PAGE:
• We will need new scientific insights, new organic processes. Janine Benyus’s breakthrough research on biomimicry , proposes the cloning of the processes and structures of nature in design and materials. > This idea holds the promise of science to help us make the map of sustainability across scales and all the design fields. > It may become the most important—and accessible—concept available as we reconceive how we will build here.
  • We will need new scientific insights, new organic processes. Janine Benyus’s breakthrough research on biomimicry , proposes the cloning of the processes and structures of nature in design and materials. > This idea holds the promise of science to help us make the map of sustainability across scales and all the design fields. > It may become the most important—and accessible—concept available as we reconceive how we will build here.
  • We will need new scientific insights, new organic processes. Janine Benyus’s breakthrough research on biomimicry , proposes the cloning of the processes and structures of nature in design and materials. > This idea holds the promise of science to help us make the map of sustainability across scales and all the design fields. > It may become the most important—and accessible—concept available as we reconceive how we will build here.
  • We will need new scientific insights, new organic processes. Janine Benyus’s breakthrough research on biomimicry , proposes the cloning of the processes and structures of nature in design and materials. > This idea holds the promise of science to help us make the map of sustainability across scales and all the design fields. > It may become the most important—and accessible—concept available as we reconceive how we will build here.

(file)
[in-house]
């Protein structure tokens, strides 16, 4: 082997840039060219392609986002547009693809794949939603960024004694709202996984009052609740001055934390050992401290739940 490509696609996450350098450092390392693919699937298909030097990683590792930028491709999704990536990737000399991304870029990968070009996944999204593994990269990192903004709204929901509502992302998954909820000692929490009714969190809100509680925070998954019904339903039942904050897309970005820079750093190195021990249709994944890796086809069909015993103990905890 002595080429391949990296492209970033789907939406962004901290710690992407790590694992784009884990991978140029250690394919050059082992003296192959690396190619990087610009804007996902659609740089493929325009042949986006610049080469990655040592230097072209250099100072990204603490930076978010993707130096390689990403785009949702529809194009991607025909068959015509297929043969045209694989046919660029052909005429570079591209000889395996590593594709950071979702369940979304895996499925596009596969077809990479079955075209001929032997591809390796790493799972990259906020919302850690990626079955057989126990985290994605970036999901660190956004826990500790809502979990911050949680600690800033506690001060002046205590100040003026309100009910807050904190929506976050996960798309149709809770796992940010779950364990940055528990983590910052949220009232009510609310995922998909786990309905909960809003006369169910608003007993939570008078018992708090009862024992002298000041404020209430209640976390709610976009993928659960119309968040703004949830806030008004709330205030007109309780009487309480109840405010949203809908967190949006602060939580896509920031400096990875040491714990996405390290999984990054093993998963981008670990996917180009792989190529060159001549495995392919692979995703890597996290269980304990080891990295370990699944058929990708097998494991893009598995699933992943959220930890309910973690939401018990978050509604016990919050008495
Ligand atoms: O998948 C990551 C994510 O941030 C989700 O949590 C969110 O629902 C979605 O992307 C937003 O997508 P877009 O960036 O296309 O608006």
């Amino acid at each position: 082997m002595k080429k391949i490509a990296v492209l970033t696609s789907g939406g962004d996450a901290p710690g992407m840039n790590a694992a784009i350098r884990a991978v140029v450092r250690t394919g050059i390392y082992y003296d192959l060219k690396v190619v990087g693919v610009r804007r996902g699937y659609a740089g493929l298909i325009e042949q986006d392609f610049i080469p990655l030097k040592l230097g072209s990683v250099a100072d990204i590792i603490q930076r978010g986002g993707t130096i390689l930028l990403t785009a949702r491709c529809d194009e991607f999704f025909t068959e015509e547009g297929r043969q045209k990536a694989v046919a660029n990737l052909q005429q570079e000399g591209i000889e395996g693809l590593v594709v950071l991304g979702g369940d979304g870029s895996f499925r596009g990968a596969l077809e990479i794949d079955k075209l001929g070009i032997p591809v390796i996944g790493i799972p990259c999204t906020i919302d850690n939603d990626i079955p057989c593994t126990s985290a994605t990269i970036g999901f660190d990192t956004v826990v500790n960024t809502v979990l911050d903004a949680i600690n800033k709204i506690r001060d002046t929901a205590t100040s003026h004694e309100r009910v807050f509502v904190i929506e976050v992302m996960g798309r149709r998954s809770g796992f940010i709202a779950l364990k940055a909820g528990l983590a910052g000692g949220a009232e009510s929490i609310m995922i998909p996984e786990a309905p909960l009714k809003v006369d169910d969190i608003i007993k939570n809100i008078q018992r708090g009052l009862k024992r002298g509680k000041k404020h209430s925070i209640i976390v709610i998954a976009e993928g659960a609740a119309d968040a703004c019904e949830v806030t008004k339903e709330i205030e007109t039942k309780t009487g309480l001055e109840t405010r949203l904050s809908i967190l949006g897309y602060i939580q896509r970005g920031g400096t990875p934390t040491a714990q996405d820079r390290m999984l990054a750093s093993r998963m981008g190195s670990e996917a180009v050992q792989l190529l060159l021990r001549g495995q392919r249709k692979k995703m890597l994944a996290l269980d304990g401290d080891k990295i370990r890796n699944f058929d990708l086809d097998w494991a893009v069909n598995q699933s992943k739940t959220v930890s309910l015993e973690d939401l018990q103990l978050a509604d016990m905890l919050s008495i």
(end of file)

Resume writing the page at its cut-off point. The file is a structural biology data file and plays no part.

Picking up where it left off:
• We will need new scientific insights, new organic processes. Janine Benyus’s breakthrough research on biomimicry , proposes the cloning of the processes and structures of nature in design and materials. > This idea holds the promise of science to help us make the map of sustainability across scales and all the design fields. > It may become the most important—and accessible—concept available as we reconceive how we will build here.
  • We will need new scientific insights, new organic processes. Janine Benyus’s breakthrough research on biomimicry , proposes the cloning of the processes and structures of nature in design and materials. > This idea holds the promise of science to help us make the map of sustainability across scales and all the design fields. > It may become the most important—and accessible—concept available as we reconceive how we will build here.
  • We will need new scientific insights, new organic processes. Janine Benyus’s breakthrough research on biomimicry , proposes the cloning of the processes and structures of nature in design and materials. > This idea holds the promise of science to help us make the map of sustainability across scales and all the design fields. > It may become the most important—and accessible—concept available as we reconceive how we will build here.

Land, Water, People: New Parks in Practice Land, Water, People: New Parks in Practice Presentation Transcript